Another first time marathoner lacing up his shoes in Honolulu will be Leonard Baybayan, Jr. who began his training for the event back in April.

“This past February my wife, two daughters and six year old son walked the Great Aloha run and I told them I wanted to try next year,” Baybayan said.  “So I started my training in April and as my runs got longer my confidence began to grow.”

Baybayan started with long runs of six miles and increased gradually to eight, then ten and went all the way to 22 miles.

When Baybayan asked his family what they thought of his idea to go to Honolulu and run his first marathon his wife said “go” his daughters said “are you crazy” and his son didn’t care.

Like all the other first time marathoners Baybayan hasn’t set a time to finish the 26.2 miles and is just hoping to be able to cross the finish line.

“My personal goal for my first marathon is to reach the finish line and running it from start to finish,” he said.  “I don’t have a set time to finish it in as I don’t want to get discouraged if I don’t achieve that goal and not run again.”

Last weekend Doc Morita and the rest of his group received by mail their Official Running Number Pick-up Cards from the Honolulu Marathon.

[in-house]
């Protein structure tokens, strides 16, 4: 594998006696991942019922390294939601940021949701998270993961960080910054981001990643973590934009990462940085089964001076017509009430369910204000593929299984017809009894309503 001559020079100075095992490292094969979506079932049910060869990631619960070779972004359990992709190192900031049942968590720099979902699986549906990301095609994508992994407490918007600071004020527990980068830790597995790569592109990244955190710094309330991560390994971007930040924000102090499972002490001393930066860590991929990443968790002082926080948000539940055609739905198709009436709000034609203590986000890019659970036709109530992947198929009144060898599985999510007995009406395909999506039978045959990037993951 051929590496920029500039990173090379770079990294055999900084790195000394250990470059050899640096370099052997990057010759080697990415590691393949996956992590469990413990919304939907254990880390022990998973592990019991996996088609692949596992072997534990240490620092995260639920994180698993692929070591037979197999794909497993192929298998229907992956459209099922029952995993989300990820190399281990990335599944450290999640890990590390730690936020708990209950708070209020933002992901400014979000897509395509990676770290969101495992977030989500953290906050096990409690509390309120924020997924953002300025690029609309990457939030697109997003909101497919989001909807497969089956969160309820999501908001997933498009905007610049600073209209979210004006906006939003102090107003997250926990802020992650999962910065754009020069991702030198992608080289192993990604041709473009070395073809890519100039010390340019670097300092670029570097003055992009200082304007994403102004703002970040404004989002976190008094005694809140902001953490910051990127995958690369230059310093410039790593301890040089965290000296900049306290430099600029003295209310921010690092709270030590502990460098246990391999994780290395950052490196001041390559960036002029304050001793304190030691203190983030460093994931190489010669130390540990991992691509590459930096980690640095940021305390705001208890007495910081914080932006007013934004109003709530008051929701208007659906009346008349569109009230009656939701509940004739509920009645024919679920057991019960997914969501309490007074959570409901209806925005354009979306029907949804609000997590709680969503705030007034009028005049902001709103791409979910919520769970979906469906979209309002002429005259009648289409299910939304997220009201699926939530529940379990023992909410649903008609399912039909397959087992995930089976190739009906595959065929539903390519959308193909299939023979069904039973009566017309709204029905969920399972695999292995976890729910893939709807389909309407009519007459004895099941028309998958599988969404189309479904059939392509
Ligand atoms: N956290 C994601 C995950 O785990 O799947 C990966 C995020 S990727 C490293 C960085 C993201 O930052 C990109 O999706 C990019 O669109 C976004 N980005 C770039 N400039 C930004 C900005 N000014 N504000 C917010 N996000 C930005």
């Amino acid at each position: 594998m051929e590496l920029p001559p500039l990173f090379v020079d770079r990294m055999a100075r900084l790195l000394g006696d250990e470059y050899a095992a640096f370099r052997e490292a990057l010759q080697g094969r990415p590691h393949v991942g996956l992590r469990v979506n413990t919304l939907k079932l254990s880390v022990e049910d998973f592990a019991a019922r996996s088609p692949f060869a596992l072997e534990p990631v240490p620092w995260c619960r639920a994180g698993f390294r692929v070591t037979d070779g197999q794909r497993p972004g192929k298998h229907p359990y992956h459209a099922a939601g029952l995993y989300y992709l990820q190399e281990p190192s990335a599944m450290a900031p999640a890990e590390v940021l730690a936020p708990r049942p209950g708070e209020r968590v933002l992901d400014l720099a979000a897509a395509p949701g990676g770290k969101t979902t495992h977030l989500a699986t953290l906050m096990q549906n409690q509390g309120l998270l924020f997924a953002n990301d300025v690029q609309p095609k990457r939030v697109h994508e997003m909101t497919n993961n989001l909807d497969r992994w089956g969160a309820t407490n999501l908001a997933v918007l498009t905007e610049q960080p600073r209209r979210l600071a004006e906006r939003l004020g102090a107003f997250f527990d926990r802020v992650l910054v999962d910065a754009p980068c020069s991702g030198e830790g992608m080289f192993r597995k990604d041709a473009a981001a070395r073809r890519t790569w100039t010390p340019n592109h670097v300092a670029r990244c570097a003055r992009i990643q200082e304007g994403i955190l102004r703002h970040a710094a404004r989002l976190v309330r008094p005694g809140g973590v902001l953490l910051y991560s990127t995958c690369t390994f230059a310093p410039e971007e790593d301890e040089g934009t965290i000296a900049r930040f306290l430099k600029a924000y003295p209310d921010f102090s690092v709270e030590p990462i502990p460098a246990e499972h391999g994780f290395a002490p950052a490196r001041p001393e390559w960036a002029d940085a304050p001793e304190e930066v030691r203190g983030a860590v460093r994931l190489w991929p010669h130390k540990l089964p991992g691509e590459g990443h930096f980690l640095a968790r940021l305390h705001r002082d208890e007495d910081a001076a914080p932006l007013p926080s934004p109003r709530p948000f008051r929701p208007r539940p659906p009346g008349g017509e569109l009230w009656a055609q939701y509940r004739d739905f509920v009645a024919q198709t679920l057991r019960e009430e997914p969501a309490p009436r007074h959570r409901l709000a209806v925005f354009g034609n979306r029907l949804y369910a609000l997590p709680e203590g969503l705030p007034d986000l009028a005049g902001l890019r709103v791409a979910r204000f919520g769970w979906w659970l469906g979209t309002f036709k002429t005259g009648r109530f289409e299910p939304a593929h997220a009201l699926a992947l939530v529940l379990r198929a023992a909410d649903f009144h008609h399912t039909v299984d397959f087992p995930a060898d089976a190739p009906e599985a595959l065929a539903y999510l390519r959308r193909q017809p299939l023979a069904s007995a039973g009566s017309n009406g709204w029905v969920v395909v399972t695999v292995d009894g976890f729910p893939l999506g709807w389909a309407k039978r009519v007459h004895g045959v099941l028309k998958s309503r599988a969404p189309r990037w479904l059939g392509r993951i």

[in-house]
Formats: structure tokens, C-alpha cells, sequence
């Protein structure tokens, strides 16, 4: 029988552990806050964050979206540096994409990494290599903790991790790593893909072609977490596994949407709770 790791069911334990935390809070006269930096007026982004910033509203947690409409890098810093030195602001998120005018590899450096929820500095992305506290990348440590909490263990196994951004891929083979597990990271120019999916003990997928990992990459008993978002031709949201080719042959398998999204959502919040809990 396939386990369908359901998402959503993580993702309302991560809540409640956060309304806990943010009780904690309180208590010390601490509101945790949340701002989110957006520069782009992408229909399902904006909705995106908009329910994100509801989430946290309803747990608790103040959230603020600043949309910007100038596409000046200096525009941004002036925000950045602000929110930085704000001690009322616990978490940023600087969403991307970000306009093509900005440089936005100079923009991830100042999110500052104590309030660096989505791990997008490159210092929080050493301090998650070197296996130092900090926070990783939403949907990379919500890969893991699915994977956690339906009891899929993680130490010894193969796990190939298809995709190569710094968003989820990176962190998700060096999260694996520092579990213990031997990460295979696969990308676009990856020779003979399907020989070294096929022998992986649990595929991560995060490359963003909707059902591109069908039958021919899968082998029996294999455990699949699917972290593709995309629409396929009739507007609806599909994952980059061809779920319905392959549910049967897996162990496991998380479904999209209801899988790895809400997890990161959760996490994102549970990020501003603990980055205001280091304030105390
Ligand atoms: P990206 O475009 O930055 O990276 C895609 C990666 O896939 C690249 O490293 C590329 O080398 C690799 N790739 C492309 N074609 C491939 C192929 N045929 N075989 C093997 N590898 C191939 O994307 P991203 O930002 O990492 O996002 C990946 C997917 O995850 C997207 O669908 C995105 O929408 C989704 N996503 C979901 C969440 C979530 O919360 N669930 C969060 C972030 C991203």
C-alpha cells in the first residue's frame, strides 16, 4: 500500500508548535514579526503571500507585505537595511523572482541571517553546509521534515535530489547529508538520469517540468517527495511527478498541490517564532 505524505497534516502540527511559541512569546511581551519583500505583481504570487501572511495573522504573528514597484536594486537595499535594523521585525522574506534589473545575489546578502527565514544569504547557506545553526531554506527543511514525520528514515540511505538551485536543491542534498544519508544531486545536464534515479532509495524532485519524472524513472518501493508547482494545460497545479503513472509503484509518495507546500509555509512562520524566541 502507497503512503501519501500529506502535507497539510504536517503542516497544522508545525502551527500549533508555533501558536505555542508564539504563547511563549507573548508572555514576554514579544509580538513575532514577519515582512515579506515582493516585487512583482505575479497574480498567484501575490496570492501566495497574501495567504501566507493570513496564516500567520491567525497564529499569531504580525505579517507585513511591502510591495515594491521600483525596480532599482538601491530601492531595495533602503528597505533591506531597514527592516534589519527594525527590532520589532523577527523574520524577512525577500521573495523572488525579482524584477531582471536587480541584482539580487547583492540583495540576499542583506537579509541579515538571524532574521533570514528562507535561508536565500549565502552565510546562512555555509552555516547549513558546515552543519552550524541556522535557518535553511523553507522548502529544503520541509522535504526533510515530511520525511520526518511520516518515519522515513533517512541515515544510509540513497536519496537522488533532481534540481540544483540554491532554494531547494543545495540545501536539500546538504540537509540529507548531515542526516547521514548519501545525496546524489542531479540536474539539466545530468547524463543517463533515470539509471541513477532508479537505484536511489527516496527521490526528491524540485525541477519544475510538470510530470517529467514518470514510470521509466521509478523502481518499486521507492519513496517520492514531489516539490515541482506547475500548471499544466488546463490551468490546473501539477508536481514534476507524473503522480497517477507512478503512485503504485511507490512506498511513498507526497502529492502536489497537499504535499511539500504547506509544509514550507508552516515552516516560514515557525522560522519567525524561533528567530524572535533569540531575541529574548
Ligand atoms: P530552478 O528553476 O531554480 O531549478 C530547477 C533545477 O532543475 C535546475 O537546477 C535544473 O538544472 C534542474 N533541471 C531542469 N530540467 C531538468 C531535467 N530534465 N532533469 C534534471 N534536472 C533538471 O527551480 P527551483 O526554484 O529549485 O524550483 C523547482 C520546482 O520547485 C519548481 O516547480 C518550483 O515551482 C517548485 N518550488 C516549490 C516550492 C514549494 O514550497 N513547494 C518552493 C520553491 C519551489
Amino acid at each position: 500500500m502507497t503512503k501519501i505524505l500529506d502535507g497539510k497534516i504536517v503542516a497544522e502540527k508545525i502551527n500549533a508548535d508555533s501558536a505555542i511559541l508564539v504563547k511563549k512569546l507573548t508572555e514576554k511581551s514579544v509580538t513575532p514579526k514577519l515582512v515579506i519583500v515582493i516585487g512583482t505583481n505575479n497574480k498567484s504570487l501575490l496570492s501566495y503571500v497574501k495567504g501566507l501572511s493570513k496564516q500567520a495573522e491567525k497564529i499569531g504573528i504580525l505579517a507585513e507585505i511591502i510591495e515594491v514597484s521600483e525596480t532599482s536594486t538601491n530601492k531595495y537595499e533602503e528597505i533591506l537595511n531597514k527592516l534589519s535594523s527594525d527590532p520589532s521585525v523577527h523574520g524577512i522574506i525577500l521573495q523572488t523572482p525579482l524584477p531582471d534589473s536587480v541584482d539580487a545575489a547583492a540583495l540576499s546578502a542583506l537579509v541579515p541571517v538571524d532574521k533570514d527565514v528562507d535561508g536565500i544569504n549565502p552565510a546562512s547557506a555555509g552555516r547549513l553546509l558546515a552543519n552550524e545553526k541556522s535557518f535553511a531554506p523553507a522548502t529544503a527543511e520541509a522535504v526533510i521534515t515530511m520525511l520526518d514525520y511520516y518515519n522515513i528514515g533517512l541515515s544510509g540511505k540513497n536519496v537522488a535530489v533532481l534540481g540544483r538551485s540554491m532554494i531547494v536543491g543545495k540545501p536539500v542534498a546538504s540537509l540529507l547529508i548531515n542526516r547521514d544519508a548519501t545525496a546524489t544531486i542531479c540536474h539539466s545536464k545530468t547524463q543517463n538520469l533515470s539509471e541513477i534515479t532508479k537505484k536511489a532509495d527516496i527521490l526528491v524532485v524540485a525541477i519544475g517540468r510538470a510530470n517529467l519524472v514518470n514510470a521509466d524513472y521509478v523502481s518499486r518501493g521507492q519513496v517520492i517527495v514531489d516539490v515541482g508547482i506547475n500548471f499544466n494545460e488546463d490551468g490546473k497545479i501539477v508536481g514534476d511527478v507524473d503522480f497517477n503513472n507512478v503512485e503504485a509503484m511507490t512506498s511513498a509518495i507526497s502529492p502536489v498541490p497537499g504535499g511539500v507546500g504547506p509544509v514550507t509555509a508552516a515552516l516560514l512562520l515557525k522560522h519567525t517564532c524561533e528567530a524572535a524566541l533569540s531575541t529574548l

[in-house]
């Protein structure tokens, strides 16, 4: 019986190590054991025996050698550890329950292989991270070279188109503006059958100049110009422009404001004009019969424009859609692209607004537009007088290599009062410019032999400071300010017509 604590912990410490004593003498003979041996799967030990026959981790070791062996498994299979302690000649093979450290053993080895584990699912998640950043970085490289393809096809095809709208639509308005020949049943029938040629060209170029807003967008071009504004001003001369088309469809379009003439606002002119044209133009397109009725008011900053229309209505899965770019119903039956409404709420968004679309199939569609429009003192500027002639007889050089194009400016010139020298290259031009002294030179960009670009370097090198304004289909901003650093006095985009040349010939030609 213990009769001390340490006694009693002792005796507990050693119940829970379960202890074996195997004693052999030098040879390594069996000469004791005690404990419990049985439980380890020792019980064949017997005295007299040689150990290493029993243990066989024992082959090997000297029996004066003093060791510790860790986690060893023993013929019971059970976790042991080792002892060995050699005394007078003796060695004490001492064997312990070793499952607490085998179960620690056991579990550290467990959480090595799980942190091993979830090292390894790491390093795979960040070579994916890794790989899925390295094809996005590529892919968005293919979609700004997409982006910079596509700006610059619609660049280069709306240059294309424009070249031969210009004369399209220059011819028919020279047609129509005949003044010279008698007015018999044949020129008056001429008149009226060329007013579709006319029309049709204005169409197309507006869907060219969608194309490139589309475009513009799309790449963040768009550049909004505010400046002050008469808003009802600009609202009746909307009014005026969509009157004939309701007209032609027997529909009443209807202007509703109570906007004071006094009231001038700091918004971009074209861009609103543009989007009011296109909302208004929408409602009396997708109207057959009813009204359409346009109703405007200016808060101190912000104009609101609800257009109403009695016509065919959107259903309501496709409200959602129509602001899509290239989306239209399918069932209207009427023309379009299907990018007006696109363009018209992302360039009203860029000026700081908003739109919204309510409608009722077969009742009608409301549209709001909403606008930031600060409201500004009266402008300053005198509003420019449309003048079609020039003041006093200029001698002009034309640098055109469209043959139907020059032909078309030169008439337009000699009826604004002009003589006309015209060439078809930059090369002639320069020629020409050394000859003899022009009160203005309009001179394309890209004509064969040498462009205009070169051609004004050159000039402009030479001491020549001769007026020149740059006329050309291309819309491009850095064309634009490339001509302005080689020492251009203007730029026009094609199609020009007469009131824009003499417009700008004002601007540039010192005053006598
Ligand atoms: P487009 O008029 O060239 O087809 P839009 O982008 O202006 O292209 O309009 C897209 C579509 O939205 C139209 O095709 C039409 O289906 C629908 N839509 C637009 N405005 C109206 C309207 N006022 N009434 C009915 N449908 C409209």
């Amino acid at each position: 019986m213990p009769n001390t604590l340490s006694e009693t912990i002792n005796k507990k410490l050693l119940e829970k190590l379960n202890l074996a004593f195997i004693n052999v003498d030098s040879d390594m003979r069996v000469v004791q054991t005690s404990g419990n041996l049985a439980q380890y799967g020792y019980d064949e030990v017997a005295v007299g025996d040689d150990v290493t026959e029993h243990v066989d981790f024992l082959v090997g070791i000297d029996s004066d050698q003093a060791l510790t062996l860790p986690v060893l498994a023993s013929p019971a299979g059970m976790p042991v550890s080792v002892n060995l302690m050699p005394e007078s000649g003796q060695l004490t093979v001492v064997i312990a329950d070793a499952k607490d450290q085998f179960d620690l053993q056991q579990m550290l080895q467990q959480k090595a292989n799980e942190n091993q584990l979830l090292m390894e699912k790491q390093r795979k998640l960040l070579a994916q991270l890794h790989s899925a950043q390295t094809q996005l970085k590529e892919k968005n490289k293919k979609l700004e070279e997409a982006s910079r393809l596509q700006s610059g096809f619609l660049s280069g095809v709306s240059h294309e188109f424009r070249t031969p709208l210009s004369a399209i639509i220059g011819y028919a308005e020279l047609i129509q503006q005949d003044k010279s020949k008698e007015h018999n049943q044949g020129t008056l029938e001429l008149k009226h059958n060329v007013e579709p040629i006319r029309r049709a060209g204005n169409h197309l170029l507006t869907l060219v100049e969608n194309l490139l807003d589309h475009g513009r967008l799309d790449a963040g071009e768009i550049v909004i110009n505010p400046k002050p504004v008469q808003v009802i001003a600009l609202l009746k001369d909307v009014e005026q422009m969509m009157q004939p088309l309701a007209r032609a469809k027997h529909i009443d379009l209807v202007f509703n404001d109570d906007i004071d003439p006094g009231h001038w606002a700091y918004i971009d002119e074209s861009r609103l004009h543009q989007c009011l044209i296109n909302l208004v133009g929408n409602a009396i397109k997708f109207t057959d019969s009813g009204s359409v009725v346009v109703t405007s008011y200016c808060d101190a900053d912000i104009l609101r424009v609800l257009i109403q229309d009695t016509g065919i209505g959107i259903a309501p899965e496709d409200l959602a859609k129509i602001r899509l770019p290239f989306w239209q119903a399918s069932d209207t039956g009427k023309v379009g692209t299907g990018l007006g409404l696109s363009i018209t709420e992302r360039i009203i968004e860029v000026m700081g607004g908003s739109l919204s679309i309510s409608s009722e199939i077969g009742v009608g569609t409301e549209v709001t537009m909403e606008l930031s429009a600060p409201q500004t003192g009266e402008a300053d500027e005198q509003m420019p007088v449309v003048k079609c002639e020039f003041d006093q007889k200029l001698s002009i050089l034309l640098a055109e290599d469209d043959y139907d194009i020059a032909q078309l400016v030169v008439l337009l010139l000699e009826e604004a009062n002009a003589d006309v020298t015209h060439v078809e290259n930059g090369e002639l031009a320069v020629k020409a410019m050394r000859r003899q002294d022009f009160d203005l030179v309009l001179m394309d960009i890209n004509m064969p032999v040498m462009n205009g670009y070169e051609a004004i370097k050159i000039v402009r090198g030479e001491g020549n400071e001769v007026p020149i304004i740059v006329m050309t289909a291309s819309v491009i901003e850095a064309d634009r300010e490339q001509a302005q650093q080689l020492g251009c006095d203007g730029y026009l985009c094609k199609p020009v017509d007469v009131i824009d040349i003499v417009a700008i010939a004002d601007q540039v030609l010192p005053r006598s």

“Receiving our packet pick up information has raised our excitement levels in addition to knowing that the marathon is only a few days away,” Morita said.   “I was assigned race number 703 and my wife commented that I must be an old-timer for this marathon as my number has gotten a lot smaller although I don’t run any faster than before.” 

Pat Bigold, the Director of Media Relations for the Honolulu Marathon, provided the 254 names of Big Islanders preregistered to do the race. 

Good luck to all those taking part in the years Honolulu Marathon.

Related link:  https://waynejoseph.wordpress.com/2010/12/09/254-big-islanders-signed-up-to-do-2010-honolulu-marathon/

December 9, 2010 Posted by | Marathon Running, Running on the Big Island | , , , , , , , , , , , , , , | 2 Comments